I've added vigilance to my daily tool basket because sometimes it's just so damn hard to remain focused. You have to be a vigilant scanner, or you could miss something potentially disastrous. You know how it is when you're at work. Sometimes we have a tendency to daydream, the mind begins to wander and you catch yourself waking up from a mini excursion to napville a few minutes later. (Drool dripping from the beard hairs isn't very attractive, so I've been told.) If that happens on our job, the results could be deadly. So yes, it is important to remain vigilant, on the outlook for dangers that pop up. When you drive something that weights 40,000 pounds empty, it's vital you stay in top form. Much better that, than on top of somebody.

Finally, I added be calm. There are so many stresses out there we constantly deal with. When we're bombarded with several of them in a short time, it can truly put our game in jeopardy. People curse us for being late, even though they can see the line of traffic inching past them as we try to reach their stop. They will also stare at their phone until we're passing their stop, then yell at you for not stopping on a dime. Folks will say things in hopes they truly irritate you, just for fun. Or, they'll get into arguments over the most mundane topics. This is when I take a deep breath, hold it a second or two, then slowly exhale. Not long ago, I'd explode at them. Show them who's boss. But that's a recipe for professional indigestion. I'm supposed to be good at customer service, but mediating civil disputes is Perry Patrolman's job. Now I just let it play out. If they want to duke it out, I'll suggest they use the nearest exit.

Whew! This installment is much shorter than my 3-Part Series on Mantra Sense was. Hope it resonates with some of you. We have a very tough job. However, once you find your own way, it becomes easier. The hardest part for me nowadays is dealing with the body aches associated with sitting in a seat for eight or more hours. And they want me to work on my day off?!? I'd rather watch Polly Prius's butt hairs get pulled.


  1. thanks for more enntertainment and mindreading;)

    1. Thanks Gloree! My next post will explore taxes on employees to pay for transit. Grr...

  2. I hadn't found you yet when the first "mantra" rolled, (or perhaps had to be pulled from) the presses, but reading this after being retired neatly 13 years, actually created flashbacks to my very first 5 years of driving. I have discovered that if an operator makes it past the first 5, he/ she will probably be a lifer. The first five, operators evolve as they hone their skills as drivers/people pleasers.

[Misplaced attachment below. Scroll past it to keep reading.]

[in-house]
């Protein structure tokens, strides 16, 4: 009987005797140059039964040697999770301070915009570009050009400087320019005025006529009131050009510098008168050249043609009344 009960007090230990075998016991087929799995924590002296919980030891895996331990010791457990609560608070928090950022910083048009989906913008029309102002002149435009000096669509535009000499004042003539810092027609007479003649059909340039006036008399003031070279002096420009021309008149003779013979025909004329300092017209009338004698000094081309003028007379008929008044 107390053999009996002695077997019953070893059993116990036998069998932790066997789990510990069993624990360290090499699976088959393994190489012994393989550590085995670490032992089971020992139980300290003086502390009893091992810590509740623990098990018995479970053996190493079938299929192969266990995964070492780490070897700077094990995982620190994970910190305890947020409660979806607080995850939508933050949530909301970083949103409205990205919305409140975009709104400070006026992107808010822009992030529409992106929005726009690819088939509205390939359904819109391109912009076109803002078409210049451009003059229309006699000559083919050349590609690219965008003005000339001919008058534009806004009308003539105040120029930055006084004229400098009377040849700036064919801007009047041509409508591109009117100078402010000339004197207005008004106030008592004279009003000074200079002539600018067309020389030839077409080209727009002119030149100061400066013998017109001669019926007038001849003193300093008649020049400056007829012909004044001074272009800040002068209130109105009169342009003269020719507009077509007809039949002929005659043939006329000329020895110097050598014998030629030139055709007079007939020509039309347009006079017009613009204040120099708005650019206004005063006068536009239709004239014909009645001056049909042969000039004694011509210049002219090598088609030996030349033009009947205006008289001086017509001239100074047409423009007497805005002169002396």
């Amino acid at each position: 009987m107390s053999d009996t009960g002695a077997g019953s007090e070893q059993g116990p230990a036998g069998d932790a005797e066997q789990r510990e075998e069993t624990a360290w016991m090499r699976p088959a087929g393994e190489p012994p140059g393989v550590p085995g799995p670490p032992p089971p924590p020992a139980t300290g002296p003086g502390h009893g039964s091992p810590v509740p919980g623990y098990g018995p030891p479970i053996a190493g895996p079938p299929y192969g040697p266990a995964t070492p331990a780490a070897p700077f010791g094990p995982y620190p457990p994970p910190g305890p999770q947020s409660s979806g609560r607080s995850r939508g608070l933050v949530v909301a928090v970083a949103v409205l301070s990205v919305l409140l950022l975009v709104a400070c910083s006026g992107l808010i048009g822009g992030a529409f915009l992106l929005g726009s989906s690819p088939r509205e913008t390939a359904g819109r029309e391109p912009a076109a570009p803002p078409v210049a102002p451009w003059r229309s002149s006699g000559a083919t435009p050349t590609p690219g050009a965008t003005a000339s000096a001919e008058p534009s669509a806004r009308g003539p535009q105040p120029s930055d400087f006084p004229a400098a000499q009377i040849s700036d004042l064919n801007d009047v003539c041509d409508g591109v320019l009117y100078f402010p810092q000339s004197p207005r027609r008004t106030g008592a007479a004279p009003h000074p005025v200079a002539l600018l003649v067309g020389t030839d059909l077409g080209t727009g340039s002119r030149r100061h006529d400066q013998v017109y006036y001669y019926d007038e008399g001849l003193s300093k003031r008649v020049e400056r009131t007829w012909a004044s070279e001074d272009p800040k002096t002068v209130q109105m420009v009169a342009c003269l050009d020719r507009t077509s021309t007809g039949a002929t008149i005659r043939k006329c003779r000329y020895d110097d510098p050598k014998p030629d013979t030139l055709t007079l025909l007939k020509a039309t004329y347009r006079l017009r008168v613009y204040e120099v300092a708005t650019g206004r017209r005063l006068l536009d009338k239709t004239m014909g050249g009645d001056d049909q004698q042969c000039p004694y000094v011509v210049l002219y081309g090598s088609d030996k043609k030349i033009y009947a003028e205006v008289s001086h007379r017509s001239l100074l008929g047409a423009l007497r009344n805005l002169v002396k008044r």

That's the time we install the HEAVY DUTY, INDUSTRIAL STRENGTH "FILTER", necessary to survive and actually flourish in this occupation. I personally developed, my own "computer voice" or tone, when answering the famous " what is the fare" question, from the SAME passenger, at the SAME stop, at the SAME time, for TWO WEEKS. I found a neutral tone, and VERRRRRYYYY VANILLA language, in which to respond to these TEDIOUS, ALBEIT (yes there are) STUPID QUESTIONS.
    SO taking a deep breath, and responding, in the aforementioned 'computer' voice, kept the busses moving, my blood pressure down, and ME EMPLOYED. (I finally justified that our employer had actually made the "WHAT'S THE FARE" question, NOT-SO-STUPID,by placing "PEAK", OFF PEAK" STUDENT, SENIORS, "CLEAN AIR" LOCAL, EXPRESS, REGIONAL, AND FINALLY, 'ZONE' FARES (when light rail rolled out) to justify the WHAT'S THE FARE" question from ANYONE, at ANYTIME!
    Along those same lines, as I settled into my comfort zone as an operator, I could finally justify "ALMOST" all of the tedious repetitive, finally, laughable questions, by putting myself in the passengers "head space".
    THAT, was when I knew I didn't have to be 'one of them' to understand MOST of the reason's one continues to ask the same question repeatedly.... sometimes, it's just a habit, or to break the ice, or to prevent an ugly encounter they once experienced, with another operator by NOT knowing the answer, sometimes it's just "to hear their own voice",
    but through it all, we must, AND DO PREVAIL....THANKS FOR THE BLOG DEACON!!!!!

    1. As always Gloria, I appreciate your support and knowledge of the trade!